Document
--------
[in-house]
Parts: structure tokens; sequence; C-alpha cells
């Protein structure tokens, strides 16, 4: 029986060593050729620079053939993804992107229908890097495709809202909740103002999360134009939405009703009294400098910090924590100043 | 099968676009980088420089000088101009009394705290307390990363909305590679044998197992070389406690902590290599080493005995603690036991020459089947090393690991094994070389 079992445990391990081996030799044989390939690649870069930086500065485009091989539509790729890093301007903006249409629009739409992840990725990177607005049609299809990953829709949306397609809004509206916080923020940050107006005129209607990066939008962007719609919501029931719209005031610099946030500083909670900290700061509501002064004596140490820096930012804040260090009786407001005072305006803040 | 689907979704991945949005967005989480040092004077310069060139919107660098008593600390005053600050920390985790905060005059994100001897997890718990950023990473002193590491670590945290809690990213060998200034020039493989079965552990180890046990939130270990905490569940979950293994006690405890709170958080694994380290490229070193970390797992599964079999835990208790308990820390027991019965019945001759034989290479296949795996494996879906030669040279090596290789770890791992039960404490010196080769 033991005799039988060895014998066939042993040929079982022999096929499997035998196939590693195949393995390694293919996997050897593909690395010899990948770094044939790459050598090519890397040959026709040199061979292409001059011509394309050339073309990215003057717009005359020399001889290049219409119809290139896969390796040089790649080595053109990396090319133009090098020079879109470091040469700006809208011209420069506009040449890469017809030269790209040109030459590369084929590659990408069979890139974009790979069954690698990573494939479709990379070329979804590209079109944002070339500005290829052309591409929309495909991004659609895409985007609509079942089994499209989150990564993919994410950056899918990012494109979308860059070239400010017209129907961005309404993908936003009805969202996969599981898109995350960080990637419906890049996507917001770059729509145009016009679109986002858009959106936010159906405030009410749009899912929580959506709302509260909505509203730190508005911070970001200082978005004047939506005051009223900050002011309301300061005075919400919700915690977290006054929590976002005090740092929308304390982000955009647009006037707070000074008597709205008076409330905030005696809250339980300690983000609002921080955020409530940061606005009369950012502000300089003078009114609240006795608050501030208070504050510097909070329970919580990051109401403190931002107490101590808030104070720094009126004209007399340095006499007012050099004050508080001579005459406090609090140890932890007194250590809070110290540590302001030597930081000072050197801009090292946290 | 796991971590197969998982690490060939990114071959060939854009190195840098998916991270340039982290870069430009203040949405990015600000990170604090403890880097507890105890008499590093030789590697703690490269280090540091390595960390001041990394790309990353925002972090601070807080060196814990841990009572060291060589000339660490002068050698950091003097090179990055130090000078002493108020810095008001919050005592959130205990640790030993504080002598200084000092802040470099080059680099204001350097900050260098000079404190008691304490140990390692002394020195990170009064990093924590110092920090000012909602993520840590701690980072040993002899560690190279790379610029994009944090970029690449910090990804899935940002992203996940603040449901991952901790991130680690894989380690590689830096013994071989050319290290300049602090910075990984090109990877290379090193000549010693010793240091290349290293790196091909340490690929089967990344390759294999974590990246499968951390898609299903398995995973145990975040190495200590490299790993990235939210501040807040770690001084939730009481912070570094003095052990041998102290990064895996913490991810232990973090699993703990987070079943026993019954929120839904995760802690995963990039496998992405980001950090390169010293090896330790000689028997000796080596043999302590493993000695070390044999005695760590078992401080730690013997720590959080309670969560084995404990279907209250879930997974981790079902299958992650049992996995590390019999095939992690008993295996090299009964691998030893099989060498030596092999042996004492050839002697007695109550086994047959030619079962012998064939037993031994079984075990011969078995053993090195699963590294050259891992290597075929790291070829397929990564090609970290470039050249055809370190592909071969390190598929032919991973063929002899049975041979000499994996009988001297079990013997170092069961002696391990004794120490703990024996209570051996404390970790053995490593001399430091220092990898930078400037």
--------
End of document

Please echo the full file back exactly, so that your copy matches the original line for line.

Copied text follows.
[in-house]
Parts: structure tokens; sequence; C-alpha cells
């Protein structure tokens, strides 16, 4: 029986060593050729620079053939993804992107229908890097495709809202909740103002999360134009939405009703009294400098910090924590100043 | 099968676009980088420089000088101009009394705290307390990363909305590679044998197992070389406690902590290599080493005995603690036991020459089947090393690991094994070389 079992445990391990081996030799044989390939690649870069930086500065485009091989539509790729890093301007903006249409629009739409992840990725990177607005049609299809990953829709949306397609809004509206916080923020940050107006005129209607990066939008962007719609919501029931719209005031610099946030500083909670900290700061509501002064004596140490820096930012804040260090009786407001005072305006803040 | 689907979704991945949005967005989480040092004077310069060139919107660098008593600390005053600050920390985790905060005059994100001897997890718990950023990473002193590491670590945290809690990213060998200034020039493989079965552990180890046990939130270990905490569940979950293994006690405890709170958080694994380290490229070193970390797992599964079999835990208790308990820390027991019965019945001759034989290479296949795996494996879906030669040279090596290789770890791992039960404490010196080769 033991005799039988060895014998066939042993040929079982022999096929499997035998196939590693195949393995390694293919996997050897593909690395010899990948770094044939790459050598090519890397040959026709040199061979292409001059011509394309050339073309990215003057717009005359020399001889290049219409119809290139896969390796040089790649080595053109990396090319133009090098020079879109470091040469700006809208011209420069506009040449890469017809030269790209040109030459590369084929590659990408069979890139974009790979069954690698990573494939479709990379070329979804590209079109944002070339500005290829052309591409929309495909991004659609895409985007609509079942089994499209989150990564993919994410950056899918990012494109979308860059070239400010017209129907961005309404993908936003009805969202996969599981898109995350960080990637419906890049996507917001770059729509145009016009679109986002858009959106936010159906405030009410749009899912929580959506709302509260909505509203730190508005911070970001200082978005004047939506005051009223900050002011309301300061005075919400919700915690977290006054929590976002005090740092929308304390982000955009647009006037707070000074008597709205008076409330905030005696809250339980300690983000609002921080955020409530940061606005009369950012502000300089003078009114609240006795608050501030208070504050510097909070329970919580990051109401403190931002107490101590808030104070720094009126004209007399340095006499007012050099004050508080001579005459406090609090140890932890007194250590809070110290540590302001030597930081000072050197801009090292946290 | 796991971590197969998982690490060939990114071959060939854009190195840098998916991270340039982290870069430009203040949405990015600000990170604090403890880097507890105890008499590093030789590697703690490269280090540091390595960390001041990394790309990353925002972090601070807080060196814990841990009572060291060589000339660490002068050698950091003097090179990055130090000078002493108020810095008001919050005592959130205990640790030993504080002598200084000092802040470099080059680099204001350097900050260098000079404190008691304490140990390692002394020195990170009064990093924590110092920090000012909602993520840590701690980072040993002899560690190279790379610029994009944090970029690449910090990804899935940002992203996940603040449901991952901790991130680690894989380690590689830096013994071989050319290290300049602090910075990984090109990877290379090193000549010693010793240091290349290293790196091909340490690929089967990344390759294999974590990246499968951390898609299903398995995973145990975040190495200590490299790993990235939210501040807040770690001084939730009481912070570094003095052990041998102290990064895996913490991810232990973090699993703990987070079943026993019954929120839904995760802690995963990039496998992405980001950090390169010293090896330790000689028997000796080596043999302590493993000695070390044999005695760590078992401080730690013997720590959080309670969560084995404990279907209250879930997974981790079902299958992650049992996995590390019999095939992690008993295996090299009964691998030893099989060498030596092999042996004492050839002697007695109550086994047959030619079962012998064939037993031994079984075990011969078995053993090195699963590294050259891992290597075929790291070829397929990564090609970290470039050249055809370190592909071969390190598929032919991973063929002899049975041979000499994996009988001297079990013997170092069961002696391990004794120490703990024996209570051996404390970790053995490593001399430091220092990898930078400037």